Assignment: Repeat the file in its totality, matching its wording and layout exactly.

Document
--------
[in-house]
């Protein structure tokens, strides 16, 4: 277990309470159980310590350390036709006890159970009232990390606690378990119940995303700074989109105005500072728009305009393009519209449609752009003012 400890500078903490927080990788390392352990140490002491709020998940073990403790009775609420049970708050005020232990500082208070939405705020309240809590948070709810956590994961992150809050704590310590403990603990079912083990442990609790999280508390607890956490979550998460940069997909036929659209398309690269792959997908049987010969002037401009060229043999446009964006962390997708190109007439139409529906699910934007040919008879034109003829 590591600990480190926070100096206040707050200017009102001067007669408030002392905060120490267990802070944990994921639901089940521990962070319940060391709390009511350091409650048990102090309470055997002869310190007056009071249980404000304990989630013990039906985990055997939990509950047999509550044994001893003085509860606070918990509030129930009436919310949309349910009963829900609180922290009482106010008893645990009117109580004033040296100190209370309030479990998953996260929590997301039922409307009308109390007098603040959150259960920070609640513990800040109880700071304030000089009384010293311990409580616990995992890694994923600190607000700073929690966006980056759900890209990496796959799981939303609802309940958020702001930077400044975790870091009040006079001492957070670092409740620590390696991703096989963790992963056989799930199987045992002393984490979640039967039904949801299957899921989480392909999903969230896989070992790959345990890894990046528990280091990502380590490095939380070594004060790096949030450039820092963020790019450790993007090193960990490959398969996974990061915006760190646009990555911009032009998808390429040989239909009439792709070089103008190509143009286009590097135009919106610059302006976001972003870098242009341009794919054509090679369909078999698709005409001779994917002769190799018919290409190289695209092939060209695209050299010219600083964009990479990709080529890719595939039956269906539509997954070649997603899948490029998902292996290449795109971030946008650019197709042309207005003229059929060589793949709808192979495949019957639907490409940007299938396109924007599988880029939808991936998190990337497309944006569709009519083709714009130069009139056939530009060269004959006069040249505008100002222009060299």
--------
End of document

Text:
[in-house]
């Protein structure tokens, strides 16, 4: 277990309470159980310590350390036709006890159970009232990390606690378990119940995303700074989109105005500072728009305009393009519209449609752009003012 400890500078903490927080990788390392352990140490002491709020998940073990403790009775609420049970708050005020232990500082208070939405705020309240809590948070709810956590994961992150809050704590310590403990603990079912083990442990609790999280508390607890956490979550998460940069997909036929659209398309690269792959997908049987010969002037401009060229043999446009964006962390997708190109007439139409529906699910934007040919008879034109003829 590591600990480190926070100096206040707050200017009102001067007669408030002392905060120490267990802070944990994921639901089940521990962070319940060391709390009511350091409650048990102090309470055997002869310190007056009071249980404000304990989630013990039906985990055997939990509950047999509550044994001893003085509860606070918990509030129930009436919310949309349910009963829900609180922290009482106010008893645990009117109580004033040296100190209370309030479990998953996260929590997301039922409307009308109390007098603040959150259960920070609640513990800040109880700071304030000089009384010293311990409580616990995992890694994923600190607000700073929690966006980056759900890209990496796959799981939303609802309940958020702001930077400044975790870091009040006079001492957070670092409740620590390696991703096989963790992963056989799930199987045992002393984490979640039967039904949801299957899921989480392909999903969230896989070992790959345990890894990046528990280091990502380590490095939380070594004060790096949030450039820092963020790019450790993007090193960990490959398969996974990061915006760190646009990555911009032009998808390429040989239909009439792709070089103008190509143009286009590097135009919106610059302006976001972003870098242009341009794919054509090679369909078999698709005409001779994917002769190799018919290409190289695209092939060209695209050299010219600083964009990479990709080529890719595939039956269906539509997954070649997603899948490029998902292996290449795109971030946008650019197709042309207005003229059929060589793949709808192979495949019957639907490409940007299938396109924007599988880029939808991936998190990337497309944006569709009519083709714009130069009139056939530009060269004959006069040249505008100002222009060299």